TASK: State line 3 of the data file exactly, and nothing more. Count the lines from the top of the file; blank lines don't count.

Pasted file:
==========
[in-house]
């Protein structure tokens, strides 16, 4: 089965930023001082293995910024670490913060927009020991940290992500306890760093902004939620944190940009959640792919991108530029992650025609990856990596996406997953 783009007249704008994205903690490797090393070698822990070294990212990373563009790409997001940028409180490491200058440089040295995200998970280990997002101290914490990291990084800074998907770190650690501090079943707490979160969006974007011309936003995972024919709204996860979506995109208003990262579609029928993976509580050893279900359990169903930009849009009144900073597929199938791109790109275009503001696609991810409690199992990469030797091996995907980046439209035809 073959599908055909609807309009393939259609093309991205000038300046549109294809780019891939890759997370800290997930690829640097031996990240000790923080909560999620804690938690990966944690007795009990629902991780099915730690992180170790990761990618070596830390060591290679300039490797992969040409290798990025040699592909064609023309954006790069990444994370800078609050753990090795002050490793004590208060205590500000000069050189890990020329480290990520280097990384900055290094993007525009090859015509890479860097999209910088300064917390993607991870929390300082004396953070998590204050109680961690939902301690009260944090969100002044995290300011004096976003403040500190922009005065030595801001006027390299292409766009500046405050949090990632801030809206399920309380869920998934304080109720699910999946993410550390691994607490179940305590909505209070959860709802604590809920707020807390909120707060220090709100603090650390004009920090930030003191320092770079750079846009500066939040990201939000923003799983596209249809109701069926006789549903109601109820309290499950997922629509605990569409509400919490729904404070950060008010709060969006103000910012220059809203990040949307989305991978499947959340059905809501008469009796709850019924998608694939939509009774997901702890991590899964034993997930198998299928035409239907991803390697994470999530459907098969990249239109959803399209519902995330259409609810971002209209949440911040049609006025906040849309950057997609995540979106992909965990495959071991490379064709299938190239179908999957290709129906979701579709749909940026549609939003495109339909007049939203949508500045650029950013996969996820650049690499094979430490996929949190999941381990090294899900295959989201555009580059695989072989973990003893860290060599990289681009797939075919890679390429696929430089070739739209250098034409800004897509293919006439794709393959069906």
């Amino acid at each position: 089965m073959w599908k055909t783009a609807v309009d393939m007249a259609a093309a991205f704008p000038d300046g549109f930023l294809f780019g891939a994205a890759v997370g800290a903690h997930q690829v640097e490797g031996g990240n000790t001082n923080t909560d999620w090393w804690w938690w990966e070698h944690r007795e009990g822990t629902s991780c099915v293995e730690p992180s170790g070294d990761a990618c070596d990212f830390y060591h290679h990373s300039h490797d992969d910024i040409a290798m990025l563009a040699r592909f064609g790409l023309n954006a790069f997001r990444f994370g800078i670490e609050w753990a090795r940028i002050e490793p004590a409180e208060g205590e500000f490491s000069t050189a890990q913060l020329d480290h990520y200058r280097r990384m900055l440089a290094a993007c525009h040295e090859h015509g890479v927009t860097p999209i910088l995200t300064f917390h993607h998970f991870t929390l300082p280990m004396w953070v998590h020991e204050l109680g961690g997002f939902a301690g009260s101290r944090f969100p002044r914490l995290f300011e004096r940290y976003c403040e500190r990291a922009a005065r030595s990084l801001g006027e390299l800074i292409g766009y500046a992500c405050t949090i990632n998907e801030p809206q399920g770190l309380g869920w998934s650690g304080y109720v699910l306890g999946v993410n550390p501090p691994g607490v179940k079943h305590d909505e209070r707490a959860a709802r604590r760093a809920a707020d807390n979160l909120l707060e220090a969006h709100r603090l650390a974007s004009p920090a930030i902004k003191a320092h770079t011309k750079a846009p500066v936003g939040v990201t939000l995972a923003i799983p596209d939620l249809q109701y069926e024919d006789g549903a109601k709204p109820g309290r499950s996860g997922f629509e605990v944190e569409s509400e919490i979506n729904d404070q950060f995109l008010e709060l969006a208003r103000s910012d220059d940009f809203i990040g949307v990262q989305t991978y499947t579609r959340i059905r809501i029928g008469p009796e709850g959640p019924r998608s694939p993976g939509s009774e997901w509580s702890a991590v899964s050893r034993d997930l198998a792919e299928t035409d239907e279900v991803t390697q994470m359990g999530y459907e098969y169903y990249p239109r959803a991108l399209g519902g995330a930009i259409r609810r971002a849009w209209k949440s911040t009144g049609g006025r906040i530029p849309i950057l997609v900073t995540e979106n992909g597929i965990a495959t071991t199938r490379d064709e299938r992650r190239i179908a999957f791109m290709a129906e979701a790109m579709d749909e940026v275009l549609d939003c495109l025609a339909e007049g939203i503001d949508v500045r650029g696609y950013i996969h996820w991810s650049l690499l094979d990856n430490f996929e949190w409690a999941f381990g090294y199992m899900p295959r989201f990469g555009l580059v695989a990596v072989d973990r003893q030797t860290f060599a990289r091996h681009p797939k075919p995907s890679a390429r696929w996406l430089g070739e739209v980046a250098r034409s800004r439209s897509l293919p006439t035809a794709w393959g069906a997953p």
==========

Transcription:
């Amino acid at each position: 089965m073959w599908k055909t783009a609807v309009d393939m007249a259609a093309a991205f704008p000038d300046g549109f930023l294809f780019g891939a994205a890759v997370g800290a903690h997930q690829v640097e490797g031996g990240n000790t001082n923080t909560d999620w090393w804690w938690w990966e070698h944690r007795e009990g822990t629902s991780c099915v293995e730690p992180s170790g070294d990761a990618c070596d990212f830390y060591h290679h990373s300039h490797d992969d910024i040409a290798m990025l563009a040699r592909f064609g790409l023309n954006a790069f997001r990444f994370g800078i670490e609050w753990a090795r940028i002050e490793p004590a409180e208060g205590e500000f490491s000069t050189a890990q913060l020329d480290h990520y200058r280097r990384m900055l440089a290094a993007c525009h040295e090859h015509g890479v927009t860097p999209i910088l995200t300064f917390h993607h998970f991870t929390l300082p280990m004396w953070v998590h020991e204050l109680g961690g997002f939902a301690g009260s101290r944090f969100p002044r914490l995290f300011e004096r940290y976003c403040e500190r990291a922009a005065r030595s990084l801001g006027e390299l800074i292409g766009y500046a992500c405050t949090i990632n998907e801030p809206q399920g770190l309380g869920w998934s650690g304080y109720v699910l306890g999946v993410n550390p501090p691994g607490v179940k079943h305590d909505e209070r707490a959860a709802r604590r760093a809920a707020d807390n979160l909120l707060e220090a969006h709100r603090l650390a974007s004009p920090a930030i902004k003191a320092h770079t011309k750079a846009p500066v936003g939040v990201t939000l995972a923003i799983p596209d939620l249809q109701y069926e024919d006789g549903a109601k709204p109820g309290r499950s996860g997922f629509e605990v944190e569409s509400e919490i979506n729904d404070q950060f995109l008010e709060l969006a208003r103000s910012d220059d940009f809203i990040g949307v990262q989305t991978y499947t579609r959340i059905r809501i029928g008469p009796e709850g959640p019924r998608s694939p993976g939509s009774e997901w509580s702890a991590v899964s050893r034993d997930l198998a792919e299928t035409d239907e279900v991803t390697q994470m359990g999530y459907e098969y169903y990249p239109r959803a991108l399209g519902g995330a930009i259409r609810r971002a849009w209209k949440s911040t009144g049609g006025r906040i530029p849309i950057l997609v900073t995540e979106n992909g597929i965990a495959t071991t199938r490379d064709e299938r992650r190239i179908a999957f791109m290709a129906e979701a790109m579709d749909e940026v275009l549609d939003c495109l025609a339909e007049g939203i503001d949508v500045r650029g696609y950013i996969h996820w991810s650049l690499l094979d990856n430490f996929e949190w409690a999941f381990g090294y199992m899900p295959r989201f990469g555009l580059v695989a990596v072989d973990r003893q030797t860290f060599a990289r091996h681009p797939k075919p995907s890679a390429r696929w996406l430089g070739e739209v980046a250098r034409s800004r439209s897509l293919p006439t035809a794709w393959g069906a997953p």